Thursday, November 30, 2017
THE REMEDY FOR DLIS*
*daily life irritability syndrome
· The cat threw up sometime last night and I stepped in it in my bare feet.
· In clearing leaves from the roof, a section of plastic gutter guard came free and while replacing it, I tore an asphalt shingle back far enough to probably cause a leak.
· In the process of moving clean glasses from the dishwasher to their rightful shelf, two – not one, but two – ended up busted on the floor.
· My 12v compressor chose to take the day off, so I had to use a bicycle pump to correct tire pressure.
· And the more I read about the circumstance, the more it appears that the leader of the Free World may be, clinically speaking, about a half-a-bubble off of plumb.
· Did I mention the cat throwing up?
It had been a couple of weeks since I’d hopped on Enrico, the Yamaha, for a personal therapy session. Apparently, it’d been too long. Little things were bugging me way too much. And then there’re those perceptions about the President. A nasty case of Daily Life Irritability Syndrome (DLIS) had me feeling like kids’ book author Judith Viorst’s “Alexander” having a string of “terrible, horrible, no good, very bad days.”
This November 30th was smack dab in the middle of a weeklong predicted dry spell. Area temps in the Dry Creek / Russian River Valley viticulture region(s) were slated to be in the low sixties. Roads would be dry. Traffic would be sparse. Chores could wait.
Dutcher Creek Road heads south out of town, paralleling US 101 for a few miles. Then it angles west-southwest, undulating and turning and rising and falling on a five-mile strip of refreshed pavement. The low sun of late autumn rests just above a westerly ridgeline even though it’s only 1:30 in the afternoon. The vineyards at Fritz Winery, http://www.fritzwinery.com/ where not shadowed by that ridge, seem aflame as their leaves prepare to fall. And Enrico is just getting warmed up.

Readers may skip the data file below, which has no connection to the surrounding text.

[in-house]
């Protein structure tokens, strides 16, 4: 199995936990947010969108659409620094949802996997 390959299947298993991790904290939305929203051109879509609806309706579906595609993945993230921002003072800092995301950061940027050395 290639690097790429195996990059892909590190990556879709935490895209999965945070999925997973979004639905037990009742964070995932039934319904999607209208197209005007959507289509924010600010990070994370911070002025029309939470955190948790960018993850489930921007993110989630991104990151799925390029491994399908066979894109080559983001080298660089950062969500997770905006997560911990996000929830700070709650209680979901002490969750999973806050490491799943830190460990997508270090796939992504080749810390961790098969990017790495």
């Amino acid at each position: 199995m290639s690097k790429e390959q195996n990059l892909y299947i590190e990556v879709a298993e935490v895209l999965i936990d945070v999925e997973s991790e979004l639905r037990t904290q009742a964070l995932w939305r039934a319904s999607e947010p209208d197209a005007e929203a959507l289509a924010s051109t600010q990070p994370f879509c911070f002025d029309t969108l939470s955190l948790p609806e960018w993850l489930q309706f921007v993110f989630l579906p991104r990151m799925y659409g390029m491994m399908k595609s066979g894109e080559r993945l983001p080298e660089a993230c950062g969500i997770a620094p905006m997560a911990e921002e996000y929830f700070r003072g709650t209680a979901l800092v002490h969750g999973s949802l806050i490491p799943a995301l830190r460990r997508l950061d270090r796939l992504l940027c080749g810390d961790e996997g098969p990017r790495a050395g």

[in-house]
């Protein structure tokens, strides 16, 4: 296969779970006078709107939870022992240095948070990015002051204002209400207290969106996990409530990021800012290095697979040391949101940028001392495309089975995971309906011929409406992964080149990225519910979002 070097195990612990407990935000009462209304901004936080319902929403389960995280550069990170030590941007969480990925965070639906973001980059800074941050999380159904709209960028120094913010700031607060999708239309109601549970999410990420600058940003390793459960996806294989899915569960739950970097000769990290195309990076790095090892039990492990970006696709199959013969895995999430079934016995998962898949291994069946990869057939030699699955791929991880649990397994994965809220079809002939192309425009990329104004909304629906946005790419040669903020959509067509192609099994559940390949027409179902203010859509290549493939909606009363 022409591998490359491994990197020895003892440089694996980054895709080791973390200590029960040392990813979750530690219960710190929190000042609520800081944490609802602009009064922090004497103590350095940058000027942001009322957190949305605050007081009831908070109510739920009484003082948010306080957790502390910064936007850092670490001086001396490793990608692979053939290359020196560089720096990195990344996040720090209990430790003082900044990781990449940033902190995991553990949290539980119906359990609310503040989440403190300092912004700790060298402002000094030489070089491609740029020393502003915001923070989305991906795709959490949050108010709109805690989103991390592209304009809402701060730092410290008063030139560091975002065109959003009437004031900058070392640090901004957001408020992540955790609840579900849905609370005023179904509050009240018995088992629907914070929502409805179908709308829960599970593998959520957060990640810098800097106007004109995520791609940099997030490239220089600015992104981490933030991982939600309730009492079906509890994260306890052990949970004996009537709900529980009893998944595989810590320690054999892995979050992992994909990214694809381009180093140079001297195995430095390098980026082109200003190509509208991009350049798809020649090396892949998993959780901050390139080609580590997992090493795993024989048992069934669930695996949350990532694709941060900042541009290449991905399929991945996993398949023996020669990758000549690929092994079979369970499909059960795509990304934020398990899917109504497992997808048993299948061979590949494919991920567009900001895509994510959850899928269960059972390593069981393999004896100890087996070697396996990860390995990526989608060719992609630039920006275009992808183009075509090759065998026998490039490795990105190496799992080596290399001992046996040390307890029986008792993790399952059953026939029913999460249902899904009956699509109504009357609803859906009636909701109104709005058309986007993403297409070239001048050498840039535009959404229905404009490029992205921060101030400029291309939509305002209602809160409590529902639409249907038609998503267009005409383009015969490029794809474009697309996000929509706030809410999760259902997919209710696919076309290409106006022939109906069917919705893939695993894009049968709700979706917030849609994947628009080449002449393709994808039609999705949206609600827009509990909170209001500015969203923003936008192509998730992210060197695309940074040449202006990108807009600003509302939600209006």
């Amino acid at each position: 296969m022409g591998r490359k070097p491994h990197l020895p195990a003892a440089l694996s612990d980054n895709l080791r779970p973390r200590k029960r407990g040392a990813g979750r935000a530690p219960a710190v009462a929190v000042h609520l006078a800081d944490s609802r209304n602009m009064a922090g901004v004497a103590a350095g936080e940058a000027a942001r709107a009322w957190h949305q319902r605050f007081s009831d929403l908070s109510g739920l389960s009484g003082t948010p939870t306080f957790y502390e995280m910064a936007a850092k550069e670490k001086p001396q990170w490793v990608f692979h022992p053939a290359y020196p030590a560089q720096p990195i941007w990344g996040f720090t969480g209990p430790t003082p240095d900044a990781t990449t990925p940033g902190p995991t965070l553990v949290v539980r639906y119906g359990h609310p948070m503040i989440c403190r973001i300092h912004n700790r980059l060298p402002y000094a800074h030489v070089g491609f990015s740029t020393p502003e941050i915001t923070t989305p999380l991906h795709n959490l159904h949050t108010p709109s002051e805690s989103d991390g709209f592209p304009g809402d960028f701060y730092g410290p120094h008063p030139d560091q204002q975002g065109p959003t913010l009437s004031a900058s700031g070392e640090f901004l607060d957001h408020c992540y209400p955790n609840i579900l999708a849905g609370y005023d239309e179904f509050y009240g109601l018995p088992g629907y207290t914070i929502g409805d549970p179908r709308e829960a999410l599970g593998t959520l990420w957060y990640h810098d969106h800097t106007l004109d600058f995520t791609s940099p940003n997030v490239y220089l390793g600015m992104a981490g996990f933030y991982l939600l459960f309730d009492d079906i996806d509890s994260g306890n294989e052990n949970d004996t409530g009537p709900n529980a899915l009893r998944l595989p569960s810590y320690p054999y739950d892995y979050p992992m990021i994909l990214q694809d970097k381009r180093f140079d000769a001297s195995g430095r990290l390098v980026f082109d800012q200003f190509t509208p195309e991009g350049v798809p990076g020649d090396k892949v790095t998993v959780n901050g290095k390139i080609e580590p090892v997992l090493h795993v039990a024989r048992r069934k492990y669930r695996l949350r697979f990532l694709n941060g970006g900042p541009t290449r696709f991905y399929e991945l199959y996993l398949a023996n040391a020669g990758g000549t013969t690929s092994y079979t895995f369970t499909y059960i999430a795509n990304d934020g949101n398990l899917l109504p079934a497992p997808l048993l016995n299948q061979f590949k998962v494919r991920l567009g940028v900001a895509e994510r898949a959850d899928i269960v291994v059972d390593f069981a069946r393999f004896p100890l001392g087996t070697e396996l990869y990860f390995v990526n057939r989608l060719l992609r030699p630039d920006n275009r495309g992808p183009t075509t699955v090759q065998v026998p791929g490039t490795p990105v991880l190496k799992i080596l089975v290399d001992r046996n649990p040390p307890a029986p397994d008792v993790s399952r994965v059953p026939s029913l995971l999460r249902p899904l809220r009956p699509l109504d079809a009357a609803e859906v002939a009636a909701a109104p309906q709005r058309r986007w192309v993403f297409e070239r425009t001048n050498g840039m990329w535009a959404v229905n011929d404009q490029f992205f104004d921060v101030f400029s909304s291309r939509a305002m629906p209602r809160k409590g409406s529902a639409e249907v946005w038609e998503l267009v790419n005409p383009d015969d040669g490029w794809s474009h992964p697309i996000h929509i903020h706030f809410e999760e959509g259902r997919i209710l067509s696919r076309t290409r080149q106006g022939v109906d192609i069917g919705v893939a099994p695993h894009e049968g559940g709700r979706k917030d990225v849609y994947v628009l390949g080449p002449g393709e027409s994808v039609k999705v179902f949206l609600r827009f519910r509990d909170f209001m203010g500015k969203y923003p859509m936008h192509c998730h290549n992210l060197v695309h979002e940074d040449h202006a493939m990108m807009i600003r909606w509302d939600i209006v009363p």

Down to Dry Creek Road, I enjoy a couple of sweeping miles before heading south on West Dry Creek Road, a delightful barely single-lane stretch of pavement that hugs the hillside and affords glorious views of the vineyards and farm houses. Fans of Perry Mason would probably like to know that the late Raymond Burr’s winery is out this way. His Emmy is on display in the tasting room. Check out this video: https://www.youtube.com/watch?v=t3x82MQyfuU
Hooking onto Westside Road just west of Healdsburg, I motor past the Armida Winery – voted best tasting room by some group – the winery where my daughter cut her teeth making a delightful Zin named “Poizin.” http://www.armida.com/ Don’t let that scare you! Good stuff.
Out that way we (Enrico and me) pass the historic Felta School, cross an equally historic steel bridge over the Russian River, bob this way and that on some really secondary secondary roads, dancing through shaded sections and sunny ones to find Eastside Road and head back toward Healdsburg. That low sun lights the broad expanse of the Russian River Valley like Technicolor. Enrico hums along deftly handling the curves and rises.
Suddenly, about an hour in, I realize that I’ve shed any concerns about cats, roofs, glassware, and compressors and, almost, any news or views coming out of DC.
I make a quick stop at Big John’s Market in Healdsburg, http://bigjohnsmarket.com/ a delightful full service grocery with a wide selection of organic produce, locally baked artisan breads, more micro-brews than anyone could ever taste through, wine, of course, lots of it, and all manner of foodstuffs you can’t find anywhere else. Their meat department is extensive and fully staffed. My favorite friendly butcher helps me pick out a slab of Coho and a beef filet for tonight’s repast.
Fifteen miles to home, but I already know my case of Daily Life Irritability Syndrome had been pushed to the deep recesses of my mind. Dismounting, I pat Enrico on his shiny black tank and say, “Thanks!” Everything’s gonna be okay.
Are you, too, suffering from symptoms of DLIS? Ask your doctor if a late autumn ride on a motorcycle through the loveliest of environs might be right for you.
Church of the Open Road Press